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DRPS : Course Catalogue : School of History, Classics and Archaeology : Classics General

Undergraduate Course: Classics Dissertation (combined degree with MEL)Part 1: preparation (CLGE10004)

Course Outline
SchoolSchool of History, Classics and Archaeology CollegeCollege of Arts, Humanities and Social Sciences
Credit level (Normal year taken)SCQF Level 10 (Year 3 Undergraduate)
Course typeDissertation AvailabilityNot available to visiting students
SCQF Credits20 ECTS Credits10
SummaryStudents on the combined degree of Modern European Languages and Classics may choose to write a dissertation on a classical topic. For Classics, a dissertation (in English) of 12,000 - 14,000 words is to be submitted in March of Year 4. The period of study abroad will include preparatory work on the dissertation: researching and defining a suitable topic, compiling bibliography, and initial drafting of a portion of the dissertation.
Course description The dissertation is an extended piece of work that investigates independently a topic or problem, body of evidence or text. It counts as the equivalent of two courses and has a credit weighting of 40 points. It is a freestanding project that is not connected to a particular course. It is not a postgraduate thesis, in which an original contribution is required, but it should represent an investigation of a chosen topic, carried out with a critical analysis and reasoned treatment of evidence and issues. The most distinctive feature and test of the dissertation is that it is up to the student to organise and see the project through to completion. While the supervisor will be an important resource for the student, the student, not the supervisor is in charge of the project. Success hinges on regular work and discipline.

The procedure of preparing, researching and writing-up the dissertation is as follows:
By the end of Year 3, students are required to propose a specific question for investigation, after consultation with a relevant member of staff. Over the summer each student will be assigned a supervisor for Year 4 and, as far as possible, should do most of the reading required for their project. In Sem 1 of Year 4 the student will meet with their supervisor and attend a number of seminars (e.g. on the planning and structure and on constructing an argument). Later that semester, students will be required to take part in presentations, that is, to present their topic to a small group of your fellow students and a member of staff. Students should be in regular contact with their supervisor throughout Year 4. It is not possible to change supervisors except in extreme circumstances The supervisor will give guidance, and may comment on a draft of part of the work, but never reads the whole work before submission.
Entry Requirements (not applicable to Visiting Students)
Pre-requisites Co-requisites
Prohibited Combinations Other requirements None
Additional Costs None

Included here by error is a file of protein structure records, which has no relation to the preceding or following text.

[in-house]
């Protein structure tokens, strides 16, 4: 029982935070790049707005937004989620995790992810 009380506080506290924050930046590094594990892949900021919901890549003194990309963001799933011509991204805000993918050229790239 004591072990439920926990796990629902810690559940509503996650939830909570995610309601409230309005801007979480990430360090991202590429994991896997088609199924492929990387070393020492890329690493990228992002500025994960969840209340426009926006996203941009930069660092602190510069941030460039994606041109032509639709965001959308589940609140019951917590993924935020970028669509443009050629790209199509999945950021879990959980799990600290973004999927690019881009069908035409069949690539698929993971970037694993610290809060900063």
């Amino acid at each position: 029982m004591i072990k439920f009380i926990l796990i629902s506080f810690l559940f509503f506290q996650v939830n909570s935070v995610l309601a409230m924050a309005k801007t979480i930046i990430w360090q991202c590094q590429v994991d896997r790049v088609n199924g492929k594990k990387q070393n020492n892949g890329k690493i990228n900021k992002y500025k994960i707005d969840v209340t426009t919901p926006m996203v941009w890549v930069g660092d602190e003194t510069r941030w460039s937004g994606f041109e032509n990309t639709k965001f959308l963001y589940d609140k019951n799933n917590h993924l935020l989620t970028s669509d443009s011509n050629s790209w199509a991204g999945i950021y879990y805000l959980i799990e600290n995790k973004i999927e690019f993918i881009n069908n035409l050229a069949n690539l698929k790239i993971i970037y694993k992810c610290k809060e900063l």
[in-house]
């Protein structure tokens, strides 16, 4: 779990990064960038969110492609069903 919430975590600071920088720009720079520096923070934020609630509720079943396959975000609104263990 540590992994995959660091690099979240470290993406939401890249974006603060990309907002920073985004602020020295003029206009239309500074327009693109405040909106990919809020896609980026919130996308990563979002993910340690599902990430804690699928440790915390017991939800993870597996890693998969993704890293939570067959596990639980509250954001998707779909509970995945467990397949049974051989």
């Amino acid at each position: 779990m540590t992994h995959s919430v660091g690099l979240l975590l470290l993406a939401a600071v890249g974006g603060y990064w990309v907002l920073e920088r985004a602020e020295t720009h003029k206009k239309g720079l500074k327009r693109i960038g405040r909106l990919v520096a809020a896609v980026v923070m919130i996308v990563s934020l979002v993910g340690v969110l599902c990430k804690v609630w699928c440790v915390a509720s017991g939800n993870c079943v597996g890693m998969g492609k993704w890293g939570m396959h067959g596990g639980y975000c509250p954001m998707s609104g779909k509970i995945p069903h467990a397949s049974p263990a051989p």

Course Delivery Information
Academic year 2020/21, Not available to visiting students (SS1) Quota:  None
Course Start Full Year
Timetable Timetable
Learning and Teaching activities (Further Info) Total Hours: 200 ( Programme Level Learning and Teaching Hours 4, Directed Learning and Independent Learning Hours 196 )
Assessment (Further Info) Please contact the School directly for a breakdown of Assessment Methods
Additional Information (Assessment) Assessed by dissertation, submitted in Year 4. There is no separate form of assessment in Year 3.
Feedback Students correspond with their dissertation supervisor whilst abroad to discuss potential topics and receive feedback.
No Exam Information
Learning Outcomes
On completion of this course, the student will be able to:
  1. demonstrate skills in studying and researching independently and working to a schedule on their own;
  2. demonstrate the ability to identify and define a research problem in an area of classical studies;
  3. demonstrate the ability to analyse that problem, to understand and evaluate its relation to primary source material;
  4. demonstrate the ability to reflect critically upon relevant scholarship, and distinguish primary evidence from secondary sources and interpretations;
  5. demonstrate the ability to present their findings in an intelligible form, containing a sustained, coherent argument supported by appropriate primary evidence, and engaged with the contributions of others, i.e. modern scholars.
Reading List
There is no standard reading list, because the students' reading will depend on their chosen dissertation topic.
Additional Information
Graduate Attributes and Skills Not entered
Special Arrangements Students will be studying abroad in their third year. Contact will be maintained with relevant Edinburgh staff, normally by email.
KeywordsClassics Dissertation Preparation
Course organiserDr Richard Rawles
Course secretaryMiss Sara Dennison
Tel: (0131 6)50 2501
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